Wednesday, 31 July 2013


BULLDOG BULLETINS was a late-entry Bullpen Bulletins style page of behind-the-scenes and hype that appeared in the US GENESIS '92 books just before the Marvel UK line imploded.

It's notable for plugging several current or upcoming titles that were overtaken by events and never appeared.  Amongst those AWOL: MOTORMOUTH & KILLPOWER: TATAU (which was probably the same as the second volume of Motormouth & Killpower announced elsewhere and solicited in MARVEL AGE MAGAZINE 129), RED MIST 20/20 (a crossover event that would have appeared in 'ROIDRAGE, DEATH DUTY and BLOODRUSH... except they were all cancelled at the last minute) and TIME STRYKE (of which I know nothing).  CLANDESTINE - Marvel UK's great hope - did eventually appear... albeit from the New York office.

I assume Bryan Hitch's profile piece was compiled entirely in jest.

This appeared in US format M-UK comics cover-dated November 1993.

See here and here for more on the US-format line... including several abandoned books.



Although - initially - Marvel UK's British fortnightly OVERKILL omitted half the pages from the GENESIS 92 strips it serialised (to slice out the superheroes to give it more of a 2000AD vibe), it did feature exclusive background features (unseen stateside) to the sub-universe.

The four-part (a total of sixteen pages) guide to MyS-TECH CENTRAL (HQ of the big-bad of the M-UK line) appeared in OVERKILL 22-25.  As far as I know, this has never been seen by readers outside the UK before.

This centre spread, and supporting feature, appeared in OVERKILL 22 (cover-dated 12 February 1993).



Early April 1986 also saw the second issue of Tharg's glossy (and pricy!) Role Playing/ Fighting Fantasy-inspired spin-off DICEMAN hit newsagents.

IPC made the most of their size and synergy to give it the biggest plug possible (short of spending money externally) by devoting the four centre-pages of EAGLE (and - presumably - other weeklies, although I've not checked) to an extended plug for the second "special".

This appeared in the issue cover-dated 5 April 1986.


Another week... and another month of EAGLE covers dredged-up from the STARLOGGED vaults.

This time we're back to April 1986: when Daniel Dare met Dan Dare and IPC pocketed the dosh of another toy manufacturer with the launch of a LINKETS tie-in promotional strip.  I think - at this point - we can safely say Marvel UK were still snapping-up the a-list licenses.


Tuesday, 30 July 2013


Just a heads-up that those mighty fine purveyors of cult TV and film NETWORK are having a 40% OFF EVERYTHING SUMMER SALE for the next couple of days.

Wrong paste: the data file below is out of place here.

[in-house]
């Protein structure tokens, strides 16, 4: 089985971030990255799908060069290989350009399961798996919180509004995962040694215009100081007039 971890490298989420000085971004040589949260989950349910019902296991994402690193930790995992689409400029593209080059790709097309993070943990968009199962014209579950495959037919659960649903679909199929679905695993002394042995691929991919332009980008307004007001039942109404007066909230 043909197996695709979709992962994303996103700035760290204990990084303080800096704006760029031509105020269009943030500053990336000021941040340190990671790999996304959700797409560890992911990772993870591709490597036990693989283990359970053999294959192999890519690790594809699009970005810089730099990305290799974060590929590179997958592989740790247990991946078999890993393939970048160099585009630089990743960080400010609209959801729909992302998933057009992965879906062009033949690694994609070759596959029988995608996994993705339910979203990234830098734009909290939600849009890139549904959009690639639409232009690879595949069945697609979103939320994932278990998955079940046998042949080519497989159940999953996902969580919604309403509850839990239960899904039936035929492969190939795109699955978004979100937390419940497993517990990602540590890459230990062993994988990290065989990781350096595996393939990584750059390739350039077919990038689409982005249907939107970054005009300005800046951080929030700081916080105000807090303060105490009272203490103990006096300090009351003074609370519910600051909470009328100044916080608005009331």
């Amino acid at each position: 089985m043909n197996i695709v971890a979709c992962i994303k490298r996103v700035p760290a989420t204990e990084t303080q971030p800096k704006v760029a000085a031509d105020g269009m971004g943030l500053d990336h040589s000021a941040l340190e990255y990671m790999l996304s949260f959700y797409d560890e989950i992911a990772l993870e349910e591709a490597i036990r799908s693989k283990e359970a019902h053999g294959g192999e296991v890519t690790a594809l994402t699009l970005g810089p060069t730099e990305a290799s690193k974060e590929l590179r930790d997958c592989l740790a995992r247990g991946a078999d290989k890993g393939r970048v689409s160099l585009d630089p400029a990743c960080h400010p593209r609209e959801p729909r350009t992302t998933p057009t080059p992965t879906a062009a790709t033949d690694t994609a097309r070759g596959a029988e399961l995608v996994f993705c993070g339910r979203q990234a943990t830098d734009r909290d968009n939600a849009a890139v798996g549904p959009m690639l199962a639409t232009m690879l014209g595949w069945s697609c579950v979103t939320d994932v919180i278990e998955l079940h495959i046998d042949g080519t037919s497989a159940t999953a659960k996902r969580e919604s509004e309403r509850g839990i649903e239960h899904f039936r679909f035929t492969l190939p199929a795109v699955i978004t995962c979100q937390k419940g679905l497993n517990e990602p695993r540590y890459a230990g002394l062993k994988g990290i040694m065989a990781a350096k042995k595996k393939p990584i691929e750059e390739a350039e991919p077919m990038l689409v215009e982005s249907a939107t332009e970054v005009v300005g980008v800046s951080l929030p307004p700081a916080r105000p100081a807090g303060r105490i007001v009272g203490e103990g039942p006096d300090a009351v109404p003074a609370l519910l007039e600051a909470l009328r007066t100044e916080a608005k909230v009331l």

It's worth taking time to really browse their website as it's packed full of obscure TV from decades past, including 100s of things that you never dreamed you would ever see again.

And - because its Network - they actually care about what they're releasing and many - but by no means all - come with nice extras.

A lot of their releases are very - ahem - niche so they often never surface in (the few remaining) HMV's so, just because you've never seen it on the shelves, don't assume that long-lost favourite HASN'T been released.

They also do exclusive soundtrack CDs and some lovely blu ray releases.

Fans of the ITC action series will find themselves in TV heaven.

I've ordered from them plenty of times in the past and their service is always excellent.  I've placed a couple of different orders this time around and - although I've not received them yet (give them time!) - they did seem to confirm shipping very fast.

Their website is here.

Happy shopping - but be quick!

1988: ALF ISSUE 1 (Marvel UK)

Here's a pop-culture icon that's fallen on hard times (for some reason, I always think of him as America's Roland Rat): ALF (Alien Life Form).

Star of primetime (in an undemanding sitcom that ITV aired - early on Saturday evenings I think - in the UK) and a Saturday morning animated series (which I'm sure turned up somewhere in the UK, although I don't ever remember seeing it myself), the wisecracking, cat-chasing alien from Melmac was - briefly - huge.

No surprise then that Marvel New York would acquire the comic book rights.  At its peak, I think they were churning out titles and spin-offs based on both screen versions which gave the Annex of Ideas plenty of material to reprint.

I have no idea how long this monthly ran for but it merged with THE MARVEL BUMPER COMIC from issue 28.  In fairness, readers would have been hard-pressed to spot the difference as the ALFster had been moonlighting in the Bumper Comic from the beginning.

He retained cover billing for the rest of the run, which ended with the 31st issue.  See here for more on THE BUMPER COMIC.


This is a mighty Marvel UK obscurity pitched at a younger audience: SPIDER-MAN'S PLAYTIME FUN-BOOK WINTER SPECIAL, published in 1981.

It combines puzzle pages (presumably from the American book... the name of which briefly escapes me) with reprints from SPIDEY SUPER STORIES.  As such, it could be seen as being a prototype for the later incarnations of SPIDER-MAN'S own weekly (see posts previous) in 1985.

The "Amazing Friends" reference is interesting: the TV show debuted on NBC in the autumn of 1981... but didn't reach British screens, courtesy of the BBC, for another two years.


This wraps-up yesterday's BATTLESTAR GALACTICA post taken from the 1988 fanzine/ magazine (it sits somewhere on the cusp) GALACTIC JOURNAL.

Monday, 29 July 2013


Here's the next instalment of RETURN OF THE JEDI's CYRIL from issue 84, 26 January 1985.


I don't mind telling you, this copy of the first issue of weighty US fanzine (bordering on pro-zine) GALACTIC JOURNAL was one of the most -if not THE most - important fanzines I ever bought.